Editor's note: This story is being highlighted in ASU Now's year in review. Read more top stories from 2019.
Arizona State University has moved into the top 10 of all universities worldwide for U.S. patents awarded in 2018. The university jumped to 10th place from 17th in 2017, according to a new report by the U.S. National Academy of Inventors and the Intellectual Property Owners Association.
ASU tied with the University of Michigan for the No. 10 spot on the list. Other universities listed in the top 10 include the University of CaliforniaIn this ranking, The University of California represents the entire UC system, which includes UC Berkeley, UC Davis, UC Irvine, UCLA, UC Merced, UC Riverside, UC San Diego, UC San Francisco, UC Santa Barbara and UC Santa Cruz., Stanford University, MIT and the University of Texas. ASU earned 130 patents in 2018, up from 100 the previous year.
“The top 10 world ranking in patents is a reflection of ASU’s vibrant, innovative and entrepreneurial culture with a focus on impacting society,” said Sethuraman Panchanathan, executive vice president of Knowledge Enterprise Development and chief research innovation officer at ASU. “I’m incredibly proud of the contributions and achievements of our faculty, researchers and students. This shows what can be accomplished when you empower the academic community to engage in use-inspired research focused on societal challenges.”
The National Academy of Inventors and Intellectual Property Owners Association have published the Top 100 Worldwide Universities Granted U.S. Utility Patents report annually since 2013. The report utilizes data acquired from the U.S. Patent and Trademark Office to highlight the important role patents play in university research and innovation. The rankings are compiled by calculating the number of utility patents granted by the U.S. Patent and Trademark Office that list a university as the first assignee on the issued patent.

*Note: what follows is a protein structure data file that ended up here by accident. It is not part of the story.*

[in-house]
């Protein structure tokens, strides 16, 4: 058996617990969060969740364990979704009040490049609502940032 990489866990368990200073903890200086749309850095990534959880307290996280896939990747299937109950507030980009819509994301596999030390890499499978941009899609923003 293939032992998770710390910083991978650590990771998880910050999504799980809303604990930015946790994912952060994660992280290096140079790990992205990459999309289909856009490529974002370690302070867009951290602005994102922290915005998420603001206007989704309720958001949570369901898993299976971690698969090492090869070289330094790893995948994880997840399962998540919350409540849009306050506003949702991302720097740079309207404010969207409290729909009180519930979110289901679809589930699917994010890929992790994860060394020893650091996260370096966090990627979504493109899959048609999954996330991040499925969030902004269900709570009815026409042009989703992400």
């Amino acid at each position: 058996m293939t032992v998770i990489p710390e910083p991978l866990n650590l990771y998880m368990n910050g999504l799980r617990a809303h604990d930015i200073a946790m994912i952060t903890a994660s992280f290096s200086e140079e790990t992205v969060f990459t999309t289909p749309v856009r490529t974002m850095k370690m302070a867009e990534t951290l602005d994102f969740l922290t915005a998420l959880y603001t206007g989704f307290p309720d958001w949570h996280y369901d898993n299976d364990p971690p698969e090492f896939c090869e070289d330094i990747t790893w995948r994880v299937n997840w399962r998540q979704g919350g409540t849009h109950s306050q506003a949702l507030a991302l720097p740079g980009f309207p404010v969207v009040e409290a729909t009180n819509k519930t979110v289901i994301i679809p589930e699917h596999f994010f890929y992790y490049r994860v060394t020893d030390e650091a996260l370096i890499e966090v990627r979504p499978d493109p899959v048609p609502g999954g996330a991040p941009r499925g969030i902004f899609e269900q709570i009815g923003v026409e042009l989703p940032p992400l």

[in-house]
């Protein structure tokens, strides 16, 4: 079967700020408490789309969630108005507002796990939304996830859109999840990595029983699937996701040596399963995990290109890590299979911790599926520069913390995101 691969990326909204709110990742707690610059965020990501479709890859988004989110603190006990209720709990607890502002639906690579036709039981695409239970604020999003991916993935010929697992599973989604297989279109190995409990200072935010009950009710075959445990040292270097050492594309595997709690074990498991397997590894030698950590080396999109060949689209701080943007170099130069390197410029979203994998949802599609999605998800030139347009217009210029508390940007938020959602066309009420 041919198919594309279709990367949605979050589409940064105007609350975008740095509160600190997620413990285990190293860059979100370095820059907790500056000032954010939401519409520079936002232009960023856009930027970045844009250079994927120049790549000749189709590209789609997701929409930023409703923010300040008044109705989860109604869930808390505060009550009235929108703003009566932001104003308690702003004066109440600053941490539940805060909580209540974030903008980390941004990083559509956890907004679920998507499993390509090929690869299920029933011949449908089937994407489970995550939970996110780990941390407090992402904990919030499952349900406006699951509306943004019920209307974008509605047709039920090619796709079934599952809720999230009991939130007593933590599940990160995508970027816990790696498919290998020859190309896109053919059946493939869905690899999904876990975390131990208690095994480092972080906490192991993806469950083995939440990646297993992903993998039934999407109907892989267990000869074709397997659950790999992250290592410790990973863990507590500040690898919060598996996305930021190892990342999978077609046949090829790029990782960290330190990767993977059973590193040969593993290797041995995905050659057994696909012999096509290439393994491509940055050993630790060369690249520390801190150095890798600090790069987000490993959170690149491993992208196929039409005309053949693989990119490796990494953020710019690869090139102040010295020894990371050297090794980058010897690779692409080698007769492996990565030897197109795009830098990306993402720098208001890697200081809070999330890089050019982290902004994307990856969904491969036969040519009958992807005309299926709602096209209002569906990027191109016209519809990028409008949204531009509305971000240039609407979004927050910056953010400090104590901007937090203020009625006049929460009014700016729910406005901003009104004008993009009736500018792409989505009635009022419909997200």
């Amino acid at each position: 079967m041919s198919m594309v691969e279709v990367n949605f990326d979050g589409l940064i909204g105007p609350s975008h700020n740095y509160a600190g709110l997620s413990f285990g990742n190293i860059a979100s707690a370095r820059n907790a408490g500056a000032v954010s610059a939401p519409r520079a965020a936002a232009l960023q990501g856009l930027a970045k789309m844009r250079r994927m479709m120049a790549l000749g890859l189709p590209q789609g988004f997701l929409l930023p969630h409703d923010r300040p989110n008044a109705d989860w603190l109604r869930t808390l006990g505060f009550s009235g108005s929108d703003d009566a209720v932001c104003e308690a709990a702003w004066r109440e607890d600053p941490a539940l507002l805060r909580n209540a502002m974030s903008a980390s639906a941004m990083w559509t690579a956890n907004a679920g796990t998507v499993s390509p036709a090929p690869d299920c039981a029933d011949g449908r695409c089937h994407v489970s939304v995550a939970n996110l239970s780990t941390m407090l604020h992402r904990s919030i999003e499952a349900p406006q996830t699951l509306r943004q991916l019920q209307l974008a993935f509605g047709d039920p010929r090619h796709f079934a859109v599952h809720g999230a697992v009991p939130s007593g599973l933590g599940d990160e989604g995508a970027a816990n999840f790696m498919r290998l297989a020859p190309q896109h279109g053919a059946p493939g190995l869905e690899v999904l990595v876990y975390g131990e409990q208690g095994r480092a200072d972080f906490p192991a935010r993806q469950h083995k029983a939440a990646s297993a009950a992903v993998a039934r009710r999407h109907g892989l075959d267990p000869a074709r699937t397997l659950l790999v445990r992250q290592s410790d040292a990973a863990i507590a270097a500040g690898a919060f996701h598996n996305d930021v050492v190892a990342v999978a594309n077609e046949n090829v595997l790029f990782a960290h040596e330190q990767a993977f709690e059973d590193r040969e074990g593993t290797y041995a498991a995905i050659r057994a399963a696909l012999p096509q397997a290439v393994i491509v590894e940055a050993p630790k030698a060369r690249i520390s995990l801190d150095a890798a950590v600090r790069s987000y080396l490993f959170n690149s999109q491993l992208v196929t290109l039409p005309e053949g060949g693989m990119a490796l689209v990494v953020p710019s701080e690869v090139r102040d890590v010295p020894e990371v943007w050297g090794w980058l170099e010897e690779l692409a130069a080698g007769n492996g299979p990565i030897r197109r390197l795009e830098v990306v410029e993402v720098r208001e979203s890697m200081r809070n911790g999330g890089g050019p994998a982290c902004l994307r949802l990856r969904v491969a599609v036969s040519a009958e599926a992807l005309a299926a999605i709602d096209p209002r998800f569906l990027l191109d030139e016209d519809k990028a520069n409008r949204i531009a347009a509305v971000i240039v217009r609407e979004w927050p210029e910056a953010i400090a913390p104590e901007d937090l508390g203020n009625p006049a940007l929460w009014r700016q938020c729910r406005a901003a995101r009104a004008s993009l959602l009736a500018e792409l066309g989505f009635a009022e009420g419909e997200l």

“These rankings demonstrate that ASU researchers are producing high-potential inventions at a world-class rate,” said Augustine “Augie” Cheng, CEO and chief legal officer of Skysong Innovations, ASU’s exclusive technology transfer and intellectual property management organization. “As these technologies move into commercial application, ASU research is kick-starting dozens of new startup companies that are attracting millions of dollars in venture funding and helping to power Arizona’s economy.”
Among the 130 patents awarded to ASU in 2018 are technologies for flexible batteries, an immunosignature-based diagnosis of cancer in dogs and a handheld device that can read your metabolism on the spot.
Batteries have been very useful over the years providing energy to remote areas where and when it is needed most. But a limiting factor of batteries is their relatively rigid structure. Now a team of ASU researchers have developed a way to make deformable batteries based on the Japanese paper-folding art of origami. The new batteries promise a wide range of uses where unconventional designs require a flexible battery.
In a demonstration, a prototype battery was sewn into an elastic wristband that was attached to a smart watch. The battery fully powered the watch and its functions — including playing video — as the band was being stretched.
“This type of battery could potentially be used to replace the bulky and rigid batteries that are limiting the development of compact wearable electronic devices,” said Hanqing Jiang, a professor in ASU’s School for Engineering of Matter, Transport and Energy who led the development team.
Dog cancer diagnostics
Our canine “best friends” continue to be affected by cancer. In fact, cancer is the No. 1 cause of illness and death in older dogs.
Through a patent, ASU scientist Stephen Johnston is developing new ways of diagnosing and preventing cancer in canines. Johnston and his colleagues at the Biodesign Institute have developed a microchip-based technology called immunosignature diagnosis that can rapidly and comprehensively measure an individual’s vaccine response, promising to take much of the initial guesswork out of predicting effective vaccines.
The idea of the work is to reshape the way we approach treating cancer in dogs by preventing it before it starts.
Recently, Johnston — also a professor in the School of Life Sciences — began a large-scale dog cancer vaccine trial, which will target several cancers common to dogs and is slated to run over five years. And if his approach can work in dogs, the same technology could be applied to people, too.
Breezing is a consumer-friendly technology that can track a user’s metabolism. It is a device that measures metabolic data, including oxygen and carbon dioxide levels, with the idea that the user can modify her or his activity to either lose weight, gain weight or maintain weight during daily activities.
The wearable device provides precise assessments of a person’s resting metabolic rate using sensor technology based on research conducted at the Biodesign Institute. The technology provides data to help customize nutrition, lifestyle and exercise plans.
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